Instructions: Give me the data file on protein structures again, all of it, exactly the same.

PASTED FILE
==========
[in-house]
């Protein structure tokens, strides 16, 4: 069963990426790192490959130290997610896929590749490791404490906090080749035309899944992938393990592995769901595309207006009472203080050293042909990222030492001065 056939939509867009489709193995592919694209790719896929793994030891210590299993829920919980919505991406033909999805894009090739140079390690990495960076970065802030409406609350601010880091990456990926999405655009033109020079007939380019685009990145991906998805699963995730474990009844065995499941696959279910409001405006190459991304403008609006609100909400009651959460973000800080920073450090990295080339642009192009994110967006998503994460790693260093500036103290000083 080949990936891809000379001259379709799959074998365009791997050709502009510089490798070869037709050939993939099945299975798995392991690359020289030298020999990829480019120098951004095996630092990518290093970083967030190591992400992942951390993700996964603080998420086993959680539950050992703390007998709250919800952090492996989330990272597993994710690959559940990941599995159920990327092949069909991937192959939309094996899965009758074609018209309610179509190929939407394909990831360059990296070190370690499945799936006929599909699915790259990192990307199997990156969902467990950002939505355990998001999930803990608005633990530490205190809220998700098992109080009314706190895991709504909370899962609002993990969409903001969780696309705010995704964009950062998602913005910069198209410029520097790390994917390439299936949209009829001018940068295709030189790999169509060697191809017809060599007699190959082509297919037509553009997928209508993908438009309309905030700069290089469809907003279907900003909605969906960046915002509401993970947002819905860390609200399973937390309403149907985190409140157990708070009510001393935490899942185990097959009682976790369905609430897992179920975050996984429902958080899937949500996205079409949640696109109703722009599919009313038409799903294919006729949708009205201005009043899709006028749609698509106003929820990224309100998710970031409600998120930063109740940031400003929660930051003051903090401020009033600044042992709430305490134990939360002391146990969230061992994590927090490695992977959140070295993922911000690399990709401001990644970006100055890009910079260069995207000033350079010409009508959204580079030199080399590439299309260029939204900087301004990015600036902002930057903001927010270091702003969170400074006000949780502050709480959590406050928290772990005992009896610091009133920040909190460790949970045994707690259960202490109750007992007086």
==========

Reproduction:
[in-house]
């Protein structure tokens, strides 16, 4: 069963990426790192490959130290997610896929590749490791404490906090080749035309899944992938393990592995769901595309207006009472203080050293042909990222030492001065 056939939509867009489709193995592919694209790719896929793994030891210590299993829920919980919505991406033909999805894009090739140079390690990495960076970065802030409406609350601010880091990456990926999405655009033109020079007939380019685009990145991906998805699963995730474990009844065995499941696959279910409001405006190459991304403008609006609100909400009651959460973000800080920073450090990295080339642009192009994110967006998503994460790693260093500036103290000083 080949990936891809000379001259379709799959074998365009791997050709502009510089490798070869037709050939993939099945299975798995392991690359020289030298020999990829480019120098951004095996630092990518290093970083967030190591992400992942951390993700996964603080998420086993959680539950050992703390007998709250919800952090492996989330990272597993994710690959559940990941599995159920990327092949069909991937192959939309094996899965009758074609018209309610179509190929939407394909990831360059990296070190370690499945799936006929599909699915790259990192990307199997990156969902467990950002939505355990998001999930803990608005633990530490205190809220998700098992109080009314706190895991709504909370899962609002993990969409903001969780696309705010995704964009950062998602913005910069198209410029520097790390994917390439299936949209009829001018940068295709030189790999169509060697191809017809060599007699190959082509297919037509553009997928209508993908438009309309905030700069290089469809907003279907900003909605969906960046915002509401993970947002819905860390609200399973937390309403149907985190409140157990708070009510001393935490899942185990097959009682976790369905609430897992179920975050996984429902958080899937949500996205079409949640696109109703722009599919009313038409799903294919006729949708009205201005009043899709006028749609698509106003929820990224309100998710970031409600998120930063109740940031400003929660930051003051903090401020009033600044042992709430305490134990939360002391146990969230061992994590927090490695992977959140070295993922911000690399990709401001990644970006100055890009910079260069995207000033350079010409009508959204580079030199080399590439299309260029939204900087301004990015600036902002930057903001927010270091702003969170400074006000949780502050709480959590406050928290772990005992009896610091009133920040909190460790949970045994707690259960202490109750007992007086």